Psychopaths want the rest of society to be afraid and divided, ready to be conquered. Forget “Tory vs Labour”, “Jews vs Goyim”, “Hutu vs Tutsi”, “R vs D”, or any other false divide of humanity into competing tribes. It’s “psychopaths vs the rest”, every time.

Fix that, and you’ve a hope of lasting peace. Ponerology for the win!

Now, I freely admit, I am not normal in my media diet. However, I also sense my own abnormal is becoming more common. Many people are shunning the mass media, resulting in declining viewership and readership. They no longer believe what they are told, or feel it is spiritually good for them or their families. Wise people know the only way to avoid pathocratic infection is to not look.

Instead, they are seeking out alternative (i.e. genuine) forms of information driven by non-psychopathic narratives. People are massing online, and are gathering in many smaller real-world group meetings to compare experiences and learn. In other words, us normal people are starting to “swarm” against the pathocratic systems that harm us.

My strong belief is that the Internet is powerfully amplifying personal experience, and severely attenuating the projection of psychopathic belief systems. This reverses the process that the printing press and mass media initiated. That is a vey big deal indeed, and my core cause for optimism.

Social media allows us all to become global publishers of our lives, and seek out like-minded others. A good example is the throng of survivors of child sex abuse by paedophiles. Oops, sorry, that’s the pathocratic framing. I mean to say, survivors of paedosadists who like to rape, torture and murder children as the vetting process for their evil club. Non-psychopaths can’t fake this wicked act.

I warned you it was grim. And it’s the pathocratic world we currently live in.

The view towards the Russian enclave of Kaliningrad from the Baltic beach near Nida, Lithuania.

Having experienced the psychological and spiritual abuse of a cult as a child, I have a strong sense of the victims’ hurt and desire for justice. It is also not that hard to tell who is a genuine victim, when you have been one in your own way.

The collective victim narrative directly contradicts that of the mainstream media, who like to portray these matters as isolated “bad apple” individuals. It is, of course, never an institutionalised (and longstanding) “bug” in the operating system of society, entrenching pathocratic power structures. Nothing is allowed to contest the core currency of power, which is not money, but legitimacy leading to the consent of the victim to predation.

It is easier than ever to find people who question the beliefs that are handed to them in easy-to-digest form every night in the news, or through lewd music videos, or movies devoid of beauty. The Internet has fundamentally disrupted the flow of information and power in society, and this cannot be reversed. It just presently takes a lot of time and energy (and diligence against confirmation bias) to sift through it all when you’re fighting the turbulent flow of disinformation, misdirection and ridicule.

The truth, no matter how ugly, is naturally self-consistent. It requires no energy to maintain it. Lies, however, have a negative “information thermodynamic” that works against them. An old lie needs retelling, and maintenance. New technology comes along, allowing fresh forensic examination of the past. The tools of machine learning — not least the search engine — naturally correct information power asymmetries that have lasted for millennia.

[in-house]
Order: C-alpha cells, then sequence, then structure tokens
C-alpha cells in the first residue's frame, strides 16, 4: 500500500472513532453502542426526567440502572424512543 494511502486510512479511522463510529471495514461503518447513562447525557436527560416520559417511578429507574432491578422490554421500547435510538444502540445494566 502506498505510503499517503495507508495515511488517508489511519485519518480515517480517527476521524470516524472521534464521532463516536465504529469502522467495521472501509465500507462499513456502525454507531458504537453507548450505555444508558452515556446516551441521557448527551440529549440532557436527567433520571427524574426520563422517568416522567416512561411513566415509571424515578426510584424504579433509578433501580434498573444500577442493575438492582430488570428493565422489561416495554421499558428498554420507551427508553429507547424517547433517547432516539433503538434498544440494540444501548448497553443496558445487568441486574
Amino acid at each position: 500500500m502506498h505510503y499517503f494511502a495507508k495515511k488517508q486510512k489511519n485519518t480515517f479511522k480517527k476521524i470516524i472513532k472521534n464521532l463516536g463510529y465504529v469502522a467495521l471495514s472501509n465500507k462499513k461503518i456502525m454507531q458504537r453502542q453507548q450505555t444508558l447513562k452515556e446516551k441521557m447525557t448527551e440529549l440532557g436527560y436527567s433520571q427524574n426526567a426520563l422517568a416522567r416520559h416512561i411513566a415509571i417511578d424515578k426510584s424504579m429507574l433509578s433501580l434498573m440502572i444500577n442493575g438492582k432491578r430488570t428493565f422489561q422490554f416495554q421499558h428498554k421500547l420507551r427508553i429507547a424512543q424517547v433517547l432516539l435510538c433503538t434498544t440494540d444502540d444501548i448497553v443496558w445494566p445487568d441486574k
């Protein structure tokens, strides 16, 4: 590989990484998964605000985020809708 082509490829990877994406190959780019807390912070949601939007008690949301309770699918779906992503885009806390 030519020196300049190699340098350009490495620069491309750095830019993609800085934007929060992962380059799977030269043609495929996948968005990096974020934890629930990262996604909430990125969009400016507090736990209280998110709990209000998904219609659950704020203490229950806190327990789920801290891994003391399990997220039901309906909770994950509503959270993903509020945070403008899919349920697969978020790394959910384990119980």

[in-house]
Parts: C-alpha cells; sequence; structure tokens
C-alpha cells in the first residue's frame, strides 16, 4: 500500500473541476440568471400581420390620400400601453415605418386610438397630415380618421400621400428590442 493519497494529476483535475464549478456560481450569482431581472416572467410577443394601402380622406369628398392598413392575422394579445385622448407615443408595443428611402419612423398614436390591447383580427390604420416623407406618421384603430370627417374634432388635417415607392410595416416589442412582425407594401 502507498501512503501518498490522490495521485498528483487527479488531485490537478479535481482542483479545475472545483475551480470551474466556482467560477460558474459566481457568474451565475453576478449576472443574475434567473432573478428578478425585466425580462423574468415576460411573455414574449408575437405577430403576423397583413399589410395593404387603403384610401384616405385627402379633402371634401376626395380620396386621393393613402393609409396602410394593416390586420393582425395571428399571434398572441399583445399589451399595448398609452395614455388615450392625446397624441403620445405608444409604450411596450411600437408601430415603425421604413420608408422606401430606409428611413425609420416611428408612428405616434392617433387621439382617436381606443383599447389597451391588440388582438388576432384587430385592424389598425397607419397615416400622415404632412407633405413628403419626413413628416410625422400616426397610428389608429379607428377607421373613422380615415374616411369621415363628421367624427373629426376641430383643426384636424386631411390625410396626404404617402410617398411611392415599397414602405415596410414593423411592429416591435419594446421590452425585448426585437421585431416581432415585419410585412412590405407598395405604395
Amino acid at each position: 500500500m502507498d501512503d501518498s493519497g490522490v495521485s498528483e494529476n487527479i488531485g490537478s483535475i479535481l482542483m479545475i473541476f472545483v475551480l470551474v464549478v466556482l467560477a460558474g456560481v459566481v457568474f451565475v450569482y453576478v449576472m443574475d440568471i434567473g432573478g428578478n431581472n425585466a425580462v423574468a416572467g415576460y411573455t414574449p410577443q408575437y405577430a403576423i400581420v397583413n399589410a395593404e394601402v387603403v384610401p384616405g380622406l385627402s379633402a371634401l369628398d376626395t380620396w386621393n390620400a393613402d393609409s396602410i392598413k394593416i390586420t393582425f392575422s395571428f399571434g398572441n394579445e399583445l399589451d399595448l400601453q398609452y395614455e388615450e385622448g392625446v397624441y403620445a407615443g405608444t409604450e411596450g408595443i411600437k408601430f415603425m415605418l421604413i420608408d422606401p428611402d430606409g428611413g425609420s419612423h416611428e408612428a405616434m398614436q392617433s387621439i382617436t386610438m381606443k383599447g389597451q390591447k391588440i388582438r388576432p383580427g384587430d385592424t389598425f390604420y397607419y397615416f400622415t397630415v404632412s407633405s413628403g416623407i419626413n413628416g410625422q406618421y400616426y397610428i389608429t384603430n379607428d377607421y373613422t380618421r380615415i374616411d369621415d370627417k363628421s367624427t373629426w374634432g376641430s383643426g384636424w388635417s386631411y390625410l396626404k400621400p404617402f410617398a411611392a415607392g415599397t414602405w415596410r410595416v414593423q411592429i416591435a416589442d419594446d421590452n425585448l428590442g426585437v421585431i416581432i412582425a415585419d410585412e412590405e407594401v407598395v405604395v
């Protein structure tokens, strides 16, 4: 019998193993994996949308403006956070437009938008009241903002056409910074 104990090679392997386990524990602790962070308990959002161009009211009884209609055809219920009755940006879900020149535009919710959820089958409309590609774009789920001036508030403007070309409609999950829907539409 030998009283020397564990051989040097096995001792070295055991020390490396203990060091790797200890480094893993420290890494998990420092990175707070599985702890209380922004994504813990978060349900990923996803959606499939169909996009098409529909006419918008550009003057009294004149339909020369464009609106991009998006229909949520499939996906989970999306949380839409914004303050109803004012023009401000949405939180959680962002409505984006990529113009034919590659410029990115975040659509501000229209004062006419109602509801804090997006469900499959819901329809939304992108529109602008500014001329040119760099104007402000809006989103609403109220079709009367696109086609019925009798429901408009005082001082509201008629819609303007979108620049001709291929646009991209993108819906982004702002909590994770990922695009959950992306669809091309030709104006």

My hypothesis is that the turmoil we all currently witness are the death-throes of a system of information flow management that is so longstanding and embedded into society we can barely perceive it. The cost of maintaining the “intentional knowledge compartments” is rising so fast that they are bursting in front of our eyes. Whilst we may pass through a time of trauma, there is hope of a golden age at the far side, once we’ve fixed the wreckage left by pathocracy.

Orwell warned in 1948 of 1984. But 1984 is just a point in time. It is not necessarily a boot stomping forever if it contradicts the fundamental forces of energy and flow of the universe. Conversely, Huxley posited a future where we were all far too comfortable to care about our manipulation and enslavement. That also is unlikely as a long-term outcome, since humans naturally seek freedom and flourishing.

I feel increasingly positive, no matter how much fear the daily news brings. Whilst today’s Internet may be fragile, frustrating and prone to mass surveillance, it is (on balance) doing us all great good. Furthermore, some of us are dreaming of a far better information infrastructure. It is possible, I suggest, to relate morals to mathematics, and to create something that is ethical by design. Indeed, for the world of sensors and artificial intelligence, it is mandatory to do much better.

In the digital information world, we are God, and it is our job to capture and cage the Devil. So far, we normal humans are turning the tide on the psychopaths. There is only one conspiracy against love, and if we reject fear and stay unified, it can be defeated. Permanently.

The seaside today near Nida, Lithuania overlooking the Baltic.